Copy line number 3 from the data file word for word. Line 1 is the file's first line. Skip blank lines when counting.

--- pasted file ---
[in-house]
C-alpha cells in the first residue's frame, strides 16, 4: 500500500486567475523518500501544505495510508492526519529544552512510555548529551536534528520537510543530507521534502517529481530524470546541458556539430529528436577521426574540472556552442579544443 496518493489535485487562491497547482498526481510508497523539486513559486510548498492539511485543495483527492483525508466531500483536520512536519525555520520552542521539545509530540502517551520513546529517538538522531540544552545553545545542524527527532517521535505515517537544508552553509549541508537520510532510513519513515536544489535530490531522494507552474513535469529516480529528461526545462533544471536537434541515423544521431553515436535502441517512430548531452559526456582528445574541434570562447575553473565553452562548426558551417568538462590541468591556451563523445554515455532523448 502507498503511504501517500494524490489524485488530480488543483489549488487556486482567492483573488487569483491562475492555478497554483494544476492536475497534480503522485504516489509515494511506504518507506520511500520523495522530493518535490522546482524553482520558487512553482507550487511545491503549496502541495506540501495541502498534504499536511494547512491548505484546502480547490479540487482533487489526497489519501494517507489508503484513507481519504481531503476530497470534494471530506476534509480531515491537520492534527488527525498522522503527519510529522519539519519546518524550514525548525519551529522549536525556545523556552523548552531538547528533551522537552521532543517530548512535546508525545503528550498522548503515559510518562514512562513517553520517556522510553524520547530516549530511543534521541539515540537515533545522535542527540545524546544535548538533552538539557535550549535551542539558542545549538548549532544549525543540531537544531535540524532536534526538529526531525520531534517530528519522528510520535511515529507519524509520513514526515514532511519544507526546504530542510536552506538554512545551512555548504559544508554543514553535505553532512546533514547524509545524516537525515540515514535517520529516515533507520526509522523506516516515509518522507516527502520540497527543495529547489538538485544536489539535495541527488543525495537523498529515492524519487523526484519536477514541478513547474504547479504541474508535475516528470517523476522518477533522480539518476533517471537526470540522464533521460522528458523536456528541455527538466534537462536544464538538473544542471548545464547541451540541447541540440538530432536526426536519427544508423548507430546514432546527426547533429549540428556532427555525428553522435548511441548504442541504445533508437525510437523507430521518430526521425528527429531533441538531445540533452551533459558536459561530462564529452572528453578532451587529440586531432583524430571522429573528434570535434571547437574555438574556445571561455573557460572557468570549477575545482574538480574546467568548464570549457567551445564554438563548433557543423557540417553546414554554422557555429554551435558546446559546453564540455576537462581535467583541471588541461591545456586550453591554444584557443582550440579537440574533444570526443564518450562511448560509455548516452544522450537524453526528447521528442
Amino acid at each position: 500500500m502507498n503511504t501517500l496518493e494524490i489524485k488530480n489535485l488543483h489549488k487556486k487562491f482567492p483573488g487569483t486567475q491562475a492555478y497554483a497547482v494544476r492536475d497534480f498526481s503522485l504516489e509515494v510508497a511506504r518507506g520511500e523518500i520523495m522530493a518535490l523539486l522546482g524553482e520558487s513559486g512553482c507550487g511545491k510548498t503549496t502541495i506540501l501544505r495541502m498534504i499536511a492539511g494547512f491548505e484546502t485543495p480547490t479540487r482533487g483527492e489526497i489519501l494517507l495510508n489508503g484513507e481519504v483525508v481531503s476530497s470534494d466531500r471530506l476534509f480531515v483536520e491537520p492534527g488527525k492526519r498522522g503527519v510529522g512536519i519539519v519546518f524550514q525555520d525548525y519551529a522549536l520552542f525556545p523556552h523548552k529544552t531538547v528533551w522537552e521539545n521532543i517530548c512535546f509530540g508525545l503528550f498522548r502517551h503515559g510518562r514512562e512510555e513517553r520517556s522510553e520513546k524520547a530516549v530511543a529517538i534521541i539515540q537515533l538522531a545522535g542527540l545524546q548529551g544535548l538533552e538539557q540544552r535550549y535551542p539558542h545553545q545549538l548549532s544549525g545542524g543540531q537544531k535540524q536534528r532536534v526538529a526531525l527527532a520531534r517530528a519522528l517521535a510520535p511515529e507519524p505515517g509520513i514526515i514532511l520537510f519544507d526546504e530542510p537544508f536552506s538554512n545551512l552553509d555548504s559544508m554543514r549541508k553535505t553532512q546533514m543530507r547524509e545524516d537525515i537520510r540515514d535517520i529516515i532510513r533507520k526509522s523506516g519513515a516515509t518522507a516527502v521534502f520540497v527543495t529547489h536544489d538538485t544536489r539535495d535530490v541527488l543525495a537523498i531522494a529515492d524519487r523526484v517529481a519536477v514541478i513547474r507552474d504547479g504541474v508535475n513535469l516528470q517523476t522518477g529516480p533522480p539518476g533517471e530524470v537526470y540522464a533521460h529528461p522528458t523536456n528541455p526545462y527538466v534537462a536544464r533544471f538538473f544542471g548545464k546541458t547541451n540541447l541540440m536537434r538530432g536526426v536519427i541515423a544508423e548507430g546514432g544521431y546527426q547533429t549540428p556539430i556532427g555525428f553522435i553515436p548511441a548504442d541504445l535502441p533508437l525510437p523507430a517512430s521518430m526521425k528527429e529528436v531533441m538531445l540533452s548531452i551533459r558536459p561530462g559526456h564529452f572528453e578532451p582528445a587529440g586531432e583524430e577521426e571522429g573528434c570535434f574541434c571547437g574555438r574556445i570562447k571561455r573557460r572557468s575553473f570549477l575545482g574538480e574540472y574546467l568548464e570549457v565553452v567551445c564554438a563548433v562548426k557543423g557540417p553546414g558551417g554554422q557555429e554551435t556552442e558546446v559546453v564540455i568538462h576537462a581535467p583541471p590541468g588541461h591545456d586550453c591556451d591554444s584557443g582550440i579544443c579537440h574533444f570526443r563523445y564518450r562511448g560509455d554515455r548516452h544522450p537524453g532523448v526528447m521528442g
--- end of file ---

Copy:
Amino acid at each position: 500500500m502507498n503511504t501517500l496518493e494524490i489524485k488530480n489535485l488543483h489549488k487556486k487562491f482567492p483573488g487569483t486567475q491562475a492555478y497554483a497547482v494544476r492536475d497534480f498526481s503522485l504516489e509515494v510508497a511506504r518507506g520511500e523518500i520523495m522530493a518535490l523539486l522546482g524553482e520558487s513559486g512553482c507550487g511545491k510548498t503549496t502541495i506540501l501544505r495541502m498534504i499536511a492539511g494547512f491548505e484546502t485543495p480547490t479540487r482533487g483527492e489526497i489519501l494517507l495510508n489508503g484513507e481519504v483525508v481531503s476530497s470534494d466531500r471530506l476534509f480531515v483536520e491537520p492534527g488527525k492526519r498522522g503527519v510529522g512536519i519539519v519546518f524550514q525555520d525548525y519551529a522549536l520552542f525556545p523556552h523548552k529544552t531538547v528533551w522537552e521539545n521532543i517530548c512535546f509530540g508525545l503528550f498522548r502517551h503515559g510518562r514512562e512510555e513517553r520517556s522510553e520513546k524520547a530516549v530511543a529517538i534521541i539515540q537515533l538522531a545522535g542527540l545524546q548529551g544535548l538533552e538539557q540544552r535550549y535551542p539558542h545553545q545549538l548549532s544549525g545542524g543540531q537544531k535540524q536534528r532536534v526538529a526531525l527527532a520531534r517530528a519522528l517521535a510520535p511515529e507519524p505515517g509520513i514526515i514532511l520537510f519544507d526546504e530542510p537544508f536552506s538554512n545551512l552553509d555548504s559544508m554543514r549541508k553535505t553532512q546533514m543530507r547524509e545524516d537525515i537520510r540515514d535517520i529516515i532510513r533507520k526509522s523506516g519513515a516515509t518522507a516527502v521534502f520540497v527543495t529547489h536544489d538538485t544536489r539535495d535530490v541527488l543525495a537523498i531522494a529515492d524519487r523526484v517529481a519536477v514541478i513547474r507552474d504547479g504541474v508535475n513535469l516528470q517523476t522518477g529516480p533522480p539518476g533517471e530524470v537526470y540522464a533521460h529528461p522528458t523536456n528541455p526545462y527538466v534537462a536544464r533544471f538538473f544542471g548545464k546541458t547541451n540541447l541540440m536537434r538530432g536526426v536519427i541515423a544508423e548507430g546514432g544521431y546527426q547533429t549540428p556539430i556532427g555525428f553522435i553515436p548511441a548504442d541504445l535502441p533508437l525510437p523507430a517512430s521518430m526521425k528527429e529528436v531533441m538531445l540533452s548531452i551533459r558536459p561530462g559526456h564529452f572528453e578532451p582528445a587529440g586531432e583524430e577521426e571522429g573528434c570535434f574541434c571547437g574555438r574556445i570562447k571561455r573557460r572557468s575553473f570549477l575545482g574538480e574540472y574546467l568548464e570549457v565553452v567551445c564554438a563548433v562548426k557543423g557540417p553546414g558551417g554554422q557555429e554551435t556552442e558546446v559546453v564540455i568538462h576537462a581535467p583541471p590541468g588541461h591545456d586550453c591556451d591554444s584557443g582550440i579544443c579537440h574533444f570526443r563523445y564518450r562511448g560509455d554515455r548516452h544522450p537524453g532523448v526528447m521528442g